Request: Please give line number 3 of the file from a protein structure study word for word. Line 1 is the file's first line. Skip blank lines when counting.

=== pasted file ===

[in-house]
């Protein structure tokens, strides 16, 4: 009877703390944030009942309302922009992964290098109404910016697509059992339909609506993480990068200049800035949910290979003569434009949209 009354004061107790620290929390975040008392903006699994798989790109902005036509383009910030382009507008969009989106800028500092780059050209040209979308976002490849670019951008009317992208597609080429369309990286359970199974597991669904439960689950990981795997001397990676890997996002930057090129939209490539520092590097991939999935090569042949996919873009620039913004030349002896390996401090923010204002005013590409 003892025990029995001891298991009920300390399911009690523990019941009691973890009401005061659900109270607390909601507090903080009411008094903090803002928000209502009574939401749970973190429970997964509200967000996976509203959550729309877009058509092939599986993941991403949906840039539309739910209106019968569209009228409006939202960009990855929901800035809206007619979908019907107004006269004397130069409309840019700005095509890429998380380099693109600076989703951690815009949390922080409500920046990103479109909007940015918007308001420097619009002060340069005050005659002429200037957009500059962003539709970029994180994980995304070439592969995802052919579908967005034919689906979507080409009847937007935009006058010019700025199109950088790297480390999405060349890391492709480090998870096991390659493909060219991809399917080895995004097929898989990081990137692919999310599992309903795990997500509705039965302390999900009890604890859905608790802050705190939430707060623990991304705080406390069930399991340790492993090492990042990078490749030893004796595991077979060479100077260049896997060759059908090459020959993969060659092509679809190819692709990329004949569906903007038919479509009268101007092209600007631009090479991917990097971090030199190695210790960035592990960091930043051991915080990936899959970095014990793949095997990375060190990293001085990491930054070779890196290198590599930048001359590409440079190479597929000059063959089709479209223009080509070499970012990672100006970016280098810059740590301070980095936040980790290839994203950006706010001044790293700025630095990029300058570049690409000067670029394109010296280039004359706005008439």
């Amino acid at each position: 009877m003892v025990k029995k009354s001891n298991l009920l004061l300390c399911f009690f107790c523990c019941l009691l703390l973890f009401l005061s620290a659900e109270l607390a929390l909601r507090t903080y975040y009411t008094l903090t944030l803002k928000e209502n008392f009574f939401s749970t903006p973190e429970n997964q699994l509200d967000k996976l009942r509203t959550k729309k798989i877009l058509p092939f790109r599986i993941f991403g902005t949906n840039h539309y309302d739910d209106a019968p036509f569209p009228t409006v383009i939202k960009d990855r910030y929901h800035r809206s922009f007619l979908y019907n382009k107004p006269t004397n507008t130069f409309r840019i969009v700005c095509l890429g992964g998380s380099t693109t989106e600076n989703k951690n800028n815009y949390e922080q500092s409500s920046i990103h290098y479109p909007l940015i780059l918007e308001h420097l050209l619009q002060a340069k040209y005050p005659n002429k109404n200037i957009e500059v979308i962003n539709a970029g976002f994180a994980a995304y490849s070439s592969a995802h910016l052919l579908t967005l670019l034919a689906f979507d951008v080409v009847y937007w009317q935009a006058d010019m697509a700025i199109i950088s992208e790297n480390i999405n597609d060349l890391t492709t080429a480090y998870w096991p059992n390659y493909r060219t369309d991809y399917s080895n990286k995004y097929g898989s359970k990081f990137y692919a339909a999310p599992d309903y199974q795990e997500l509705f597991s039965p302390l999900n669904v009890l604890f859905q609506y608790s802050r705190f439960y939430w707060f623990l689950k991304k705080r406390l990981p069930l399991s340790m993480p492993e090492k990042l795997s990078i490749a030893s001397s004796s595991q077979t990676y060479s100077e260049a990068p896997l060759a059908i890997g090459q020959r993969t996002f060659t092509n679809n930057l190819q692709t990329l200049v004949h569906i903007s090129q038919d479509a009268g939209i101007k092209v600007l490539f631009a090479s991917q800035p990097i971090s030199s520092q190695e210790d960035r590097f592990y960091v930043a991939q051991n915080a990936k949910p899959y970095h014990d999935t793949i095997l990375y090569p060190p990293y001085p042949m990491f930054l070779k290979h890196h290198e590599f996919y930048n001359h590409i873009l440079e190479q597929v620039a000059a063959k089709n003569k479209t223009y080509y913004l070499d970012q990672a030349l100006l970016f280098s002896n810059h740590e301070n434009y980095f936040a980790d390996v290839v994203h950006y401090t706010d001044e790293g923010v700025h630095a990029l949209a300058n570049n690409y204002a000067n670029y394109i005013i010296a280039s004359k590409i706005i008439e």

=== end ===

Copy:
């Amino acid at each position: 009877m003892v025990k029995k009354s001891n298991l009920l004061l300390c399911f009690f107790c523990c019941l009691l703390l973890f009401l005061s620290a659900e109270l607390a929390l909601r507090t903080y975040y009411t008094l903090t944030l803002k928000e209502n008392f009574f939401s749970t903006p973190e429970n997964q699994l509200d967000k996976l009942r509203t959550k729309k798989i877009l058509p092939f790109r599986i993941f991403g902005t949906n840039h539309y309302d739910d209106a019968p036509f569209p009228t409006v383009i939202k960009d990855r910030y929901h800035r809206s922009f007619l979908y019907n382009k107004p006269t004397n507008t130069f409309r840019i969009v700005c095509l890429g992964g998380s380099t693109t989106e600076n989703k951690n800028n815009y949390e922080q500092s409500s920046i990103h290098y479109p909007l940015i780059l918007e308001h420097l050209l619009q002060a340069k040209y005050p005659n002429k109404n200037i957009e500059v979308i962003n539709a970029g976002f994180a994980a995304y490849s070439s592969a995802h910016l052919l579908t967005l670019l034919a689906f979507d951008v080409v009847y937007w009317q935009a006058d010019m697509a700025i199109i950088s992208e790297n480390i999405n597609d060349l890391t492709t080429a480090y998870w096991p059992n390659y493909r060219t369309d991809y399917s080895n990286k995004y097929g898989s359970k990081f990137y692919a339909a999310p599992d309903y199974q795990e997500l509705f597991s039965p302390l999900n669904v009890l604890f859905q609506y608790s802050r705190f439960y939430w707060f623990l689950k991304k705080r406390l990981p069930l399991s340790m993480p492993e090492k990042l795997s990078i490749a030893s001397s004796s595991q077979t990676y060479s100077e260049a990068p896997l060759a059908i890997g090459q020959r993969t996002f060659t092509n679809n930057l190819q692709t990329l200049v004949h569906i903007s090129q038919d479509a009268g939209i101007k092209v600007l490539f631009a090479s991917q800035p990097i971090s030199s520092q190695e210790d960035r590097f592990y960091v930043a991939q051991n915080a990936k949910p899959y970095h014990d999935t793949i095997l990375y090569p060190p990293y001085p042949m990491f930054l070779k290979h890196h290198e590599f996919y930048n001359h590409i873009l440079e190479q597929v620039a000059a063959k089709n003569k479209t223009y080509y913004l070499d970012q990672a030349l100006l970016f280098s002896n810059h740590e301070n434009y980095f936040a980790d390996v290839v994203h950006y401090t706010d001044e790293g923010v700025h630095a990029l949209a300058n570049n690409y204002a000067n670029y394109i005013i010296a280039s004359k590409i706005i008439e």